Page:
The National Art Gallery in Ottawa has always been one of my favourite places in the city. It’s beautiful on the outside, and it contains so much beauty within its walls, too.
One of my favourite details is the high ceilings, all the windows (and natural light that comes with windows), and the grey cement/blue sky colour combo. Seems silly, but it makes me so happy.
A couple weeks ago, I went to the National Art Gallery with my work colleagus for a staff retreat. It was a nice opportunity to get out of the office, and to hang out. Oh, and we did work related things too, but that’s not interesting to write about, haha. So instead I just want to share my experience going through the Alex Janvier exhibit at the gallery.
But before we go into the exhibit, fun fact: I learned last visit that this long corridor is meant to imitate the aisle in a cathedral, paying homage to the Notre Dame Cathedral Basilica just across the street.
And in we go! That’s one of Janvier’s pieces marking the entrance to the exhibit.
The first thing you’ll notice is that Janvier doesn’t have a very traditional Indigenous artwork style. I thought that was really interesting. He painted some (a lot, actually) of his pieces on a circular canvas (and sometimes this canvas was paper, or cloth, or something else entirely). So the gallery had a fun time trying to figure out how to display his pieces.
I like to hang around at the back, and observe both the art, and the way that people interact with art. It’s interesting how some people peer right up to it, and others take in the whole picture.
This series of paintings was one of my favourites, because it told a story (from right to left) of nature, man, and technology. I don’t want to just give you a running commentary of what’s going on, but it’s really cool to see the twirls of colour and the interactions between the different parties (and the angst associated with lots of hardships, especially in Indigenous history).
Janvier grew up in the residential school system. He survived it, but does not have great things to say about it. And this really came out in his artwork. I honestly have a really hard time interpreting art most of the time, so I really appreciated his in-your-face storytelling in his work. It was at the same time artistic and really obvious.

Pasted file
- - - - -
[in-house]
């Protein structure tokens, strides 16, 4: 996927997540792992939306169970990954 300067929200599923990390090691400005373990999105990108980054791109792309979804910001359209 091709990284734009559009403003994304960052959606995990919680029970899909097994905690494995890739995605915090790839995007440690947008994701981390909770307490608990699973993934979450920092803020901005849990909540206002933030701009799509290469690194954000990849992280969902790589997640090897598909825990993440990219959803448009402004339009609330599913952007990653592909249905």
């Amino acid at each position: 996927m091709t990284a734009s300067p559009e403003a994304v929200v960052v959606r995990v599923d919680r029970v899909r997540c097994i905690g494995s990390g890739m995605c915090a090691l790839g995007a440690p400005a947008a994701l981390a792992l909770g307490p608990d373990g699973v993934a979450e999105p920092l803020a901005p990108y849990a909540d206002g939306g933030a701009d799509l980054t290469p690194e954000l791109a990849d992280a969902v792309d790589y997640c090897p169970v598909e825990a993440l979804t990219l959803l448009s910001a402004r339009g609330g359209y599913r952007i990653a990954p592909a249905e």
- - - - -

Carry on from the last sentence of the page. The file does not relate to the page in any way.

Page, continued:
Like in this image, you see the union jack, the fleur de lis, the cross, the man in western clothing, etc. They all signify his influences in the residential school system. And what was particularly interesting about this painting is the apple in the middle. An apple is a typical symbol for school, and for learning. But for many Indigenous peoples, it’s also the idea that they are being made to be red on the outside, but white on the inside. So it can be a quite derogatory symbol.
I stopped taking pictures at this point. But there was one room that was especially dark and moving. It showed pieces that were heavy and emotional, relating to Janvier’s experience with the residential schools. Nowhere near as fun and colourful as his other paintings, but was a strong reflection of Canada’s dark history.
As a Christian, I can’t help but want to apologize. I want to share my faith with others, but not in this way. As a health promoter, I want to continue to work with Indigenous peoples to support healthy living, and understanding the collective experience of residential school survivors is one step in understanding why health outcomes are much poorer for all Indigenous populations in Canada.
Maybe you’re like me, and never really think about art. Maybe you think it’s all fine and dandy and for rich people. Or white people. Or people who are not you. But every piece of art tells a story.
If you’re in Ottawa between now and April, you should check out the exhibit. Admission to the gallery is also free on Thursday evenings.
National Gallery of Canada | 380 Sussex Drive